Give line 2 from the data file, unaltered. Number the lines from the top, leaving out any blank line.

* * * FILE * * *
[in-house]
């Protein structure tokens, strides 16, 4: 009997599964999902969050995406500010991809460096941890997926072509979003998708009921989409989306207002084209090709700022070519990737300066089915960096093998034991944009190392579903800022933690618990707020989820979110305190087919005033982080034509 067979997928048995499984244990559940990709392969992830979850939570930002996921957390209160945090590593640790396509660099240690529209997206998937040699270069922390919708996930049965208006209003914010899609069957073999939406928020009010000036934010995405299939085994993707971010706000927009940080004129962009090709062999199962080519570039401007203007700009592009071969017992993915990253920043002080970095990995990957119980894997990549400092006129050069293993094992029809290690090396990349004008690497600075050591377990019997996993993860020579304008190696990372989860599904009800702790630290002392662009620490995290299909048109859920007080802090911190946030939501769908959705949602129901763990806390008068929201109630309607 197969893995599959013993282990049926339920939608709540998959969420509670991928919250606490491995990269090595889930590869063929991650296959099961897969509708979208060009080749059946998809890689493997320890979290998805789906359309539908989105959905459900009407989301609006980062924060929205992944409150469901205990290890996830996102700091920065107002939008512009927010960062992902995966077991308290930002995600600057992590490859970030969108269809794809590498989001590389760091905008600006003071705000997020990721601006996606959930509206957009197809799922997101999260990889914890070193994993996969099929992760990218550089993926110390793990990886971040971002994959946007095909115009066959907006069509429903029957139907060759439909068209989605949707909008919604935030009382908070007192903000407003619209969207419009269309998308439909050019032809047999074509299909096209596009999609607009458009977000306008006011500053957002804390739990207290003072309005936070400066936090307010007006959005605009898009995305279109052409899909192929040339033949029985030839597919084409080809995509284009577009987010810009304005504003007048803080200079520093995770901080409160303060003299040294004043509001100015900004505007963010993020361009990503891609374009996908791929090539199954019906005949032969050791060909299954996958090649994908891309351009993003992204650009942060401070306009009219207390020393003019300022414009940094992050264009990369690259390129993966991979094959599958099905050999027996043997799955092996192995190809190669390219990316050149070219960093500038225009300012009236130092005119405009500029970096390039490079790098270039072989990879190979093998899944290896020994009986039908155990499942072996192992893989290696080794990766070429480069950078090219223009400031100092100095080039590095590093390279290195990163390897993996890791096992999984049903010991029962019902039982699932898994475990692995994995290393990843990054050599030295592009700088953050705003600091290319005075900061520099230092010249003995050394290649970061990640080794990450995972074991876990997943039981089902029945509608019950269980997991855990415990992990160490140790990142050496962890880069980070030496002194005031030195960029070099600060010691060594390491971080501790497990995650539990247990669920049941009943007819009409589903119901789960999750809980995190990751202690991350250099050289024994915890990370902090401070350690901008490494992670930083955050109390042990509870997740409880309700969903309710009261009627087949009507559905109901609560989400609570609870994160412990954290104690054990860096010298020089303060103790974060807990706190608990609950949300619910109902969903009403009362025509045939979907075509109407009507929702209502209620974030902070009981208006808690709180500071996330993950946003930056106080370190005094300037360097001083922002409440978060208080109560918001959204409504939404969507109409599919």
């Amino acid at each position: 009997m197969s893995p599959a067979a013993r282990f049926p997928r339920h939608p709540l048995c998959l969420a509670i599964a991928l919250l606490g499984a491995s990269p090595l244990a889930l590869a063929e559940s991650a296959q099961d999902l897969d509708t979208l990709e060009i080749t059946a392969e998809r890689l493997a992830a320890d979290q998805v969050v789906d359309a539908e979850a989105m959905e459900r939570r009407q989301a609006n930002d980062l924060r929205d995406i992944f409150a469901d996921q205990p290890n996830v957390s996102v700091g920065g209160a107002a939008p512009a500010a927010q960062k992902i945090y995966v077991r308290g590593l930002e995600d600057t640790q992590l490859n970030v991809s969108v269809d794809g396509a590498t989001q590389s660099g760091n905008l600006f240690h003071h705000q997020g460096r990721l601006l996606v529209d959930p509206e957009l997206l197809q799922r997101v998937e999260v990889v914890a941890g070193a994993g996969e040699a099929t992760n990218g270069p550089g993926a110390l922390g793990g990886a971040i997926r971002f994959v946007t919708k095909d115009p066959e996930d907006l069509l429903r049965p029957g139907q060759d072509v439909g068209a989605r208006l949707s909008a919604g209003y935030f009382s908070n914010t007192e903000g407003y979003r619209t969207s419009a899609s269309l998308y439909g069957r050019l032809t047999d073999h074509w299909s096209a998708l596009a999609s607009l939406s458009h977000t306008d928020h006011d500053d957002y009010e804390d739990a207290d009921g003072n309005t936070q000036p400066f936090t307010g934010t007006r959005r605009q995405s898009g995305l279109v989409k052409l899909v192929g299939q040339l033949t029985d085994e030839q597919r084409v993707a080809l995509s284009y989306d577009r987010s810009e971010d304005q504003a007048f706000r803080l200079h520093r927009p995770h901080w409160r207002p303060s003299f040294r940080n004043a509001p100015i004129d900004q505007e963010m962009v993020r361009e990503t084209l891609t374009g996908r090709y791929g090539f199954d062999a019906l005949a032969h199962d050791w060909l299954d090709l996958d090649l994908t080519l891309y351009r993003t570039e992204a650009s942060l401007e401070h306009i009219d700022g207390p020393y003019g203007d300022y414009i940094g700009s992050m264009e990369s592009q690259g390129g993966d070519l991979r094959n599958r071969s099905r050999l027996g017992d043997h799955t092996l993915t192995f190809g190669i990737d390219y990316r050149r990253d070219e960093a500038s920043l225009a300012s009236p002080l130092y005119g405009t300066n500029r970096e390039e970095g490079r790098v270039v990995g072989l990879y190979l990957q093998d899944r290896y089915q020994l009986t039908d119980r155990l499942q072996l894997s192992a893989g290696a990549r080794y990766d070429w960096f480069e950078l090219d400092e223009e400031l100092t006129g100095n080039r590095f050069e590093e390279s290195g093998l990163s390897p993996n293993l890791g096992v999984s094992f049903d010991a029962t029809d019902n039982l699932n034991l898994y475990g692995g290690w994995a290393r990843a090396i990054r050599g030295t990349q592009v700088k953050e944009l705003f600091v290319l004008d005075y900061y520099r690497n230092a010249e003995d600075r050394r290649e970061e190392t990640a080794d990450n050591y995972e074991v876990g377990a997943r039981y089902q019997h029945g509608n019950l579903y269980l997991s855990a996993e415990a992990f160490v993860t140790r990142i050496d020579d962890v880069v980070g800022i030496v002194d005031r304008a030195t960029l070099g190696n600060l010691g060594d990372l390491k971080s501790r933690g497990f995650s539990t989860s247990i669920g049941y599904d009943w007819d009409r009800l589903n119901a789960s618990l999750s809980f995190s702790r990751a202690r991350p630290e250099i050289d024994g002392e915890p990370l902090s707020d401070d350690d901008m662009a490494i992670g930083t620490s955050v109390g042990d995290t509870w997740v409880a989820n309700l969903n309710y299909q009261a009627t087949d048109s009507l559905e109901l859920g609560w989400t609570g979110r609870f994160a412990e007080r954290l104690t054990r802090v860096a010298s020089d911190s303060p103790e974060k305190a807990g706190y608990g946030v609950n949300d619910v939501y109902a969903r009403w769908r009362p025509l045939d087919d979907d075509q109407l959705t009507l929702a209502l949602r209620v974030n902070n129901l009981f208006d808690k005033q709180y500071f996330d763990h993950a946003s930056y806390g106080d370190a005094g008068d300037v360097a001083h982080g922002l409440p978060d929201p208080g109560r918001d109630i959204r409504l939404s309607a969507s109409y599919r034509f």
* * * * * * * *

């Protein structure tokens, strides 16, 4: 009997599964999902969050995406500010991809460096941890997926072509979003998708009921989409989306207002084209090709700022070519990737300066089915960096093998034991944009190392579903800022933690618990707020989820979110305190087919005033982080034509 067979997928048995499984244990559940990709392969992830979850939570930002996921957390209160945090590593640790396509660099240690529209997206998937040699270069922390919708996930049965208006209003914010899609069957073999939406928020009010000036934010995405299939085994993707971010706000927009940080004129962009090709062999199962080519570039401007203007700009592009071969017992993915990253920043002080970095990995990957119980894997990549400092006129050069293993094992029809290690090396990349004008690497600075050591377990019997996993993860020579304008190696990372989860599904009800702790630290002392662009620490995290299909048109859920007080802090911190946030939501769908959705949602129901763990806390008068929201109630309607 197969893995599959013993282990049926339920939608709540998959969420509670991928919250606490491995990269090595889930590869063929991650296959099961897969509708979208060009080749059946998809890689493997320890979290998805789906359309539908989105959905459900009407989301609006980062924060929205992944409150469901205990290890996830996102700091920065107002939008512009927010960062992902995966077991308290930002995600600057992590490859970030969108269809794809590498989001590389760091905008600006003071705000997020990721601006996606959930509206957009197809799922997101999260990889914890070193994993996969099929992760990218550089993926110390793990990886971040971002994959946007095909115009066959907006069509429903029957139907060759439909068209989605949707909008919604935030009382908070007192903000407003619209969207419009269309998308439909050019032809047999074509299909096209596009999609607009458009977000306008006011500053957002804390739990207290003072309005936070400066936090307010007006959005605009898009995305279109052409899909192929040339033949029985030839597919084409080809995509284009577009987010810009304005504003007048803080200079520093995770901080409160303060003299040294004043509001100015900004505007963010993020361009990503891609374009996908791929090539199954019906005949032969050791060909299954996958090649994908891309351009993003992204650009942060401070306009009219207390020393003019300022414009940094992050264009990369690259390129993966991979094959599958099905050999027996043997799955092996192995190809190669390219990316050149070219960093500038225009300012009236130092005119405009500029970096390039490079790098270039072989990879190979093998899944290896020994009986039908155990499942072996192992893989290696080794990766070429480069950078090219223009400031100092100095080039590095590093390279290195990163390897993996890791096992999984049903010991029962019902039982699932898994475990692995994995290393990843990054050599030295592009700088953050705003600091290319005075900061520099230092010249003995050394290649970061990640080794990450995972074991876990997943039981089902029945509608019950269980997991855990415990992990160490140790990142050496962890880069980070030496002194005031030195960029070099600060010691060594390491971080501790497990995650539990247990669920049941009943007819009409589903119901789960999750809980995190990751202690991350250099050289024994915890990370902090401070350690901008490494992670930083955050109390042990509870997740409880309700969903309710009261009627087949009507559905109901609560989400609570609870994160412990954290104690054990860096010298020089303060103790974060807990706190608990609950949300619910109902969903009403009362025509045939979907075509109407009507929702209502209620974030902070009981208006808690709180500071996330993950946003930056106080370190005094300037360097001083922002409440978060208080109560918001959204409504939404969507109409599919």